Climate change is also a justice issue: social, racial, gender and intergenerational. The people and communities on the front line from climate impacts have done the least to contribute to it. The medical profession has a long history of promoting change for social justice and public health issues and holds a privileged and trusted position in society. A key message of the 2018 Lancet Countdown report is that health professionals around the world are increasingly responding to the growing health challenge posed by climate change [8]. We believe it is now necessary for more of us to do so.

Both February and April of this year saw Ashdown Forest in the UK burning: the setting for A.A. Milne’s Winnie the Pooh stories [9]. Watching this, as well as the brave but understandably fearful children sacrificing their education, it appears we are stealing from these young people in multiple ways: including education, their sense of safety, critical aspects of their childhoods, their health and their futures. Children are taking action because the adults charged to protect them and their futures have collectively failed to do so. They are children. They cannot and should not have to bear this burden alone.

“Young people like Greta Thunberg have understood the climate challenge humanity is facing MUCH better than many political leaders. They deserve support and respect.” [10]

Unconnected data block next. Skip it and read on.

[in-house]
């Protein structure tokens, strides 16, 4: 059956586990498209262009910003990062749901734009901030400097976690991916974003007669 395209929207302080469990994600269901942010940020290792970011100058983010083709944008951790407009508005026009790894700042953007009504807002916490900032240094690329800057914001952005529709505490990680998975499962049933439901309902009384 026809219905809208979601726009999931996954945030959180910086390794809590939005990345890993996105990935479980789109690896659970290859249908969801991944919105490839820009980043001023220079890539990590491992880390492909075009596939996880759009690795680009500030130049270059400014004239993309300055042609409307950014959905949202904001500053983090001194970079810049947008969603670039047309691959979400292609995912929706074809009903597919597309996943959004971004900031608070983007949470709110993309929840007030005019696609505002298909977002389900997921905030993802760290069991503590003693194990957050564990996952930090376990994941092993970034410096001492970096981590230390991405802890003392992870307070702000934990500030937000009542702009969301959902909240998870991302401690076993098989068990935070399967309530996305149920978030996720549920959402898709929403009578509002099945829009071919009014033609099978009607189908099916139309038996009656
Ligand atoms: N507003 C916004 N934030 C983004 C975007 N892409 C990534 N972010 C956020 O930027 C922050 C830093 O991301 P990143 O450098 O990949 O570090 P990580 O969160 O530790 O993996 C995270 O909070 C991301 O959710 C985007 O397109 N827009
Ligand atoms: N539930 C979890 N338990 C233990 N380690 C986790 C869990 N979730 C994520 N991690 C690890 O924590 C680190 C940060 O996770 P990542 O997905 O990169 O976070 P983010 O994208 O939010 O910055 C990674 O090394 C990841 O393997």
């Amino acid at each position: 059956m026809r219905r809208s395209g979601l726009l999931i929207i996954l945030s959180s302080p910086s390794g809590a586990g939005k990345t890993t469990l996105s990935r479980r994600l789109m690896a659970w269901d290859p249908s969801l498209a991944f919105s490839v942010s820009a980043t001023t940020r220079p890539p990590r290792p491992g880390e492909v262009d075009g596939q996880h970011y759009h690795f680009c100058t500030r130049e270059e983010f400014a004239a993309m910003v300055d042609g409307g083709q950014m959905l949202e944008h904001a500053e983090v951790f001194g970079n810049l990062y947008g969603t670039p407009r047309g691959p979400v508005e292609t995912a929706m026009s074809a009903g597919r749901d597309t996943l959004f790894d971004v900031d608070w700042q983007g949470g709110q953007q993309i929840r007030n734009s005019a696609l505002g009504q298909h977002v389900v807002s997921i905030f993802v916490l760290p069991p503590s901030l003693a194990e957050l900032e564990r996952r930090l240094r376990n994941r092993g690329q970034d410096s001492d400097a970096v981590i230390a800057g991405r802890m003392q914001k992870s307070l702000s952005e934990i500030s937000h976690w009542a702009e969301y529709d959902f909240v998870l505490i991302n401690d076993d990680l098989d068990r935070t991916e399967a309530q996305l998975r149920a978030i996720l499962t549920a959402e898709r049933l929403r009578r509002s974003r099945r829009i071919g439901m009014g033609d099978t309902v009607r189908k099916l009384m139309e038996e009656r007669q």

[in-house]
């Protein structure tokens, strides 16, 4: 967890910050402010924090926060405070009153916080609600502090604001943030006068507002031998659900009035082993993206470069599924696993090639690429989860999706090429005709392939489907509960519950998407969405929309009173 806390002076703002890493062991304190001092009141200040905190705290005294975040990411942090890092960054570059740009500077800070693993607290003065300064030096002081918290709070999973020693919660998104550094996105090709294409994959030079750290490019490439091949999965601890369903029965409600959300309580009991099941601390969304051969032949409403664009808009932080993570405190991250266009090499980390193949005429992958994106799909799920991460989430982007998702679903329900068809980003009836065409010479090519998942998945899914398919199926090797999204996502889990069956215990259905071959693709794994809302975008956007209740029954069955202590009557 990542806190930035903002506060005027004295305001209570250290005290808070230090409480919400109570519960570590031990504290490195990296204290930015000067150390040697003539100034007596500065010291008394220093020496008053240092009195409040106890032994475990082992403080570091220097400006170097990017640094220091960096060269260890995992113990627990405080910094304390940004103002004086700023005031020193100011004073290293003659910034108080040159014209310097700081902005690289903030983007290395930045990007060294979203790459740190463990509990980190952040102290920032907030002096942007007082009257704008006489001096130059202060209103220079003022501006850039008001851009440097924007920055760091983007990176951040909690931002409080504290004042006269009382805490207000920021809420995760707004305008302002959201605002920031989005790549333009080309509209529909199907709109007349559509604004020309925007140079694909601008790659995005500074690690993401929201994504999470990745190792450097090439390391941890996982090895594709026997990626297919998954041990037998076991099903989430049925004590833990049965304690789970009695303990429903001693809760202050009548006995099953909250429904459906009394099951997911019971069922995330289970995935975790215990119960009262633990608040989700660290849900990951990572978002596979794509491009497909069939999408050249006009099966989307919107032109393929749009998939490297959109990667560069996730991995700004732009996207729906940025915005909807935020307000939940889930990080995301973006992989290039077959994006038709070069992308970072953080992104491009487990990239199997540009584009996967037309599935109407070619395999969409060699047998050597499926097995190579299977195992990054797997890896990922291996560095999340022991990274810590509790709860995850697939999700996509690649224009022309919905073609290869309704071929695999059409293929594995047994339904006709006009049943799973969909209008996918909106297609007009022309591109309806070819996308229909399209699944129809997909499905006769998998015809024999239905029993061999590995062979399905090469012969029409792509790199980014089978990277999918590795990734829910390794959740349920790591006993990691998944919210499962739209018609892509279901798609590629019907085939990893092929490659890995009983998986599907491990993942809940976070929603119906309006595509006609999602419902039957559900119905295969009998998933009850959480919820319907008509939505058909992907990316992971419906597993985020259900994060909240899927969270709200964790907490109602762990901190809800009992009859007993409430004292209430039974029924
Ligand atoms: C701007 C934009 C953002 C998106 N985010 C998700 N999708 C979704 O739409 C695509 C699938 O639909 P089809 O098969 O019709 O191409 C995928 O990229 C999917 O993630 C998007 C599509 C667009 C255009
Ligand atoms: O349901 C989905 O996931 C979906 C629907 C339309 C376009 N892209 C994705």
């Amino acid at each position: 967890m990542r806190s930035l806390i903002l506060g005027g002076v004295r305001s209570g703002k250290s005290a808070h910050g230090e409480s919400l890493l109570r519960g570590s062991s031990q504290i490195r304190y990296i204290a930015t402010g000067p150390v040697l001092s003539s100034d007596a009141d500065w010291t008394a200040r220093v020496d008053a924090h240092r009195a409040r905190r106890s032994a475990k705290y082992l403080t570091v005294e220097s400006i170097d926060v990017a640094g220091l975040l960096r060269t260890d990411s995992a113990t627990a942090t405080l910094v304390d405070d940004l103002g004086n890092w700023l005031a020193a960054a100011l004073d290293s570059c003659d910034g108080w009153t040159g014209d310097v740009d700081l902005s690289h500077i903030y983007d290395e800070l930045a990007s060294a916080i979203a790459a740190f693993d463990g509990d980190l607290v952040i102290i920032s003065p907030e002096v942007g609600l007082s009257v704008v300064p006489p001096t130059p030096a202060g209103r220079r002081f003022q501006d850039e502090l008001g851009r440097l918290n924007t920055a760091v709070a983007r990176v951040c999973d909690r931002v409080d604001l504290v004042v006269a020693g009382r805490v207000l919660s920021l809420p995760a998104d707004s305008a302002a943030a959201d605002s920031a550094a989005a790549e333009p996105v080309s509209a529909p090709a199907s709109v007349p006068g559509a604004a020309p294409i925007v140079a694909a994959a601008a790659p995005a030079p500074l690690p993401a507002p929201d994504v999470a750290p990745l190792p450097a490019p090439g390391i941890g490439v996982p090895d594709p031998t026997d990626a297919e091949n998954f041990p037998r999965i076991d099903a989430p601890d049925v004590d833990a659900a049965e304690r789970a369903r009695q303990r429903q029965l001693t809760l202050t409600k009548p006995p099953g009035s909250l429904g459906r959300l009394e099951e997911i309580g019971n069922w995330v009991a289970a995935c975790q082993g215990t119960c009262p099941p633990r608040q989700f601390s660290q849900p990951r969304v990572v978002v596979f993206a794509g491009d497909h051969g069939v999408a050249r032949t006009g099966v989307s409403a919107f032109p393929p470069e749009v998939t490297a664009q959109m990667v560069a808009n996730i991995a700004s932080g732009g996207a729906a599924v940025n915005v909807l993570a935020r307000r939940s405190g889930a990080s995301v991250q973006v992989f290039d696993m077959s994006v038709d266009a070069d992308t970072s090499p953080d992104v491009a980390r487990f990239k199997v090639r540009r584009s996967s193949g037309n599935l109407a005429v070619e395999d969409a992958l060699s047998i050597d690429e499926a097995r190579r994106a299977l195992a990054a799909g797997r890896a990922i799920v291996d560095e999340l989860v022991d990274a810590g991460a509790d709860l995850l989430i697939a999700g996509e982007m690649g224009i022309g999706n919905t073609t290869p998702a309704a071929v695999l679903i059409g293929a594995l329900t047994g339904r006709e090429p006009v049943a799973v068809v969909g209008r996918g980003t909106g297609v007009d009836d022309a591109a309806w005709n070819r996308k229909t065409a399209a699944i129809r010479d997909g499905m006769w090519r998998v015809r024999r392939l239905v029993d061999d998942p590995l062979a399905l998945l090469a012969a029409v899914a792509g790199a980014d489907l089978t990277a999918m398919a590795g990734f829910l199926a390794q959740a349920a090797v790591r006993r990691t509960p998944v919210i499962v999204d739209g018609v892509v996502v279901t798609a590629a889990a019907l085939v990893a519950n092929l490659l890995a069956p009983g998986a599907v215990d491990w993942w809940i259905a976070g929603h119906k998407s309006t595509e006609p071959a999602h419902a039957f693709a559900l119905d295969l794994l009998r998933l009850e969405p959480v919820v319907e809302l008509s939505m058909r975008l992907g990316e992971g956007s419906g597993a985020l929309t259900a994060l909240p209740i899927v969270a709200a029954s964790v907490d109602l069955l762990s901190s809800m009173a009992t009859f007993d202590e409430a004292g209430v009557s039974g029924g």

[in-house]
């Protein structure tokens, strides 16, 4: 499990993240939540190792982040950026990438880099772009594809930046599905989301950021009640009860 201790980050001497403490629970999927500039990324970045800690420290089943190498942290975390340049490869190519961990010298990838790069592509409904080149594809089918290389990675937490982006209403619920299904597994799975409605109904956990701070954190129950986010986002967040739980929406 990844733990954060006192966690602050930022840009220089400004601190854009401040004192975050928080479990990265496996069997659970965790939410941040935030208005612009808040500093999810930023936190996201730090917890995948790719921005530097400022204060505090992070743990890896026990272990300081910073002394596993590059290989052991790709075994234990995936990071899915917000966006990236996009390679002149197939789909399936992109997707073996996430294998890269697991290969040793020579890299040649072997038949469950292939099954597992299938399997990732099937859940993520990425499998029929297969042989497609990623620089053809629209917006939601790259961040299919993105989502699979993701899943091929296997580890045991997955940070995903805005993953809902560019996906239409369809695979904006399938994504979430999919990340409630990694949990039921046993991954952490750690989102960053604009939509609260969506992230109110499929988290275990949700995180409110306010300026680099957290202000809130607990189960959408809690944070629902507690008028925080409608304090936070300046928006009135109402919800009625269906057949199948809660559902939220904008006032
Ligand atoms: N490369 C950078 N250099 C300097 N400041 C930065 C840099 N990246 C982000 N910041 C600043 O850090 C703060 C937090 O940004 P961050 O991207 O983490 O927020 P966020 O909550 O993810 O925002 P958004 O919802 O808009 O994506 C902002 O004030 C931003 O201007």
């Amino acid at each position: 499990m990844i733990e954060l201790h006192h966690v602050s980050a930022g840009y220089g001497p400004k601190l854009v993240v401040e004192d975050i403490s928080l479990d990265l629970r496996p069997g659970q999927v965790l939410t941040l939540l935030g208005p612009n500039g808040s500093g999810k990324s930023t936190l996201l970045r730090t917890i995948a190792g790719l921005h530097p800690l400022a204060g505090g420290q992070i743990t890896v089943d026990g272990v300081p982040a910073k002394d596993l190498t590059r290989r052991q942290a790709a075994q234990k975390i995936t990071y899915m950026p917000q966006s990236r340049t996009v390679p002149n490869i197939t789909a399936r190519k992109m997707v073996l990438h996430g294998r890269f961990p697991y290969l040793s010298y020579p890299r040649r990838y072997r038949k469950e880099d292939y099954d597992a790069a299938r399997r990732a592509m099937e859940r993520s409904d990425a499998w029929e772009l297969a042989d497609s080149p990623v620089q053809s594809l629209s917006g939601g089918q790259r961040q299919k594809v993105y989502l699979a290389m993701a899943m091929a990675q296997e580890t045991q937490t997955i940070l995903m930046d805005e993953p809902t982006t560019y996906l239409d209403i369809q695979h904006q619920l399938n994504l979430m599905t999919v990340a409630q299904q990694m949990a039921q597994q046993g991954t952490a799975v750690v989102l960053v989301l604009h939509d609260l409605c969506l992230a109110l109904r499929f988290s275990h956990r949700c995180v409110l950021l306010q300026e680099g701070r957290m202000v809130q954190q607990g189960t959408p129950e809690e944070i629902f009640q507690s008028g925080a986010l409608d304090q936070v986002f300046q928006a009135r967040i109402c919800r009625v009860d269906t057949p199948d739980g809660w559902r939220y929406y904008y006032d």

- Prof. J P van Pascale, climate Physicist & IPCC Vice Chair for AR5

We agree.

We welcome that the UK Parliament has just declared a Climate Emergency [11]. It seems clearly apparent that this has been in no small part a response to the youth climate strikers and the growing wave of peaceful protests from civil society. What really matters now though, is what happens from here. Young people deserve on-going support so that policy responses and actions at all levels are made to align with the Paris Agreement.

Furthermore, as noted earlier, our climate is not the only planetary life-support system we are pushing to the brink. The newly published IPBES Global Assessment is clear that the scale of the decline of nature and accelerating extinction rates is “unprecedented and dangerous”. [12]

“Place the IPBES report next to the IPCC 1.5oC report and you have a full picture of a planetary emergency. Science cannot be more clear. The World needs to Transform. Now.”
- J Rockstrom [13]

Young people are not asking adults to speak for them, but to listen to them, stand with them and act on behalf of planetary health and their future. As medical professionals signing this open letter, we pledge:
1. On-going support for the youth “#FridaysForFuture” movement and school strikes as long as necessary to drive policy to what the science demands.
2. To take action ourselves for climate and planetary health: individually and within our communities, institutions and clinical practice.

Dr. Jo-anne Veltman [author]
Specialty Doctor Paediatrics, Norfolk and Norwich Hospital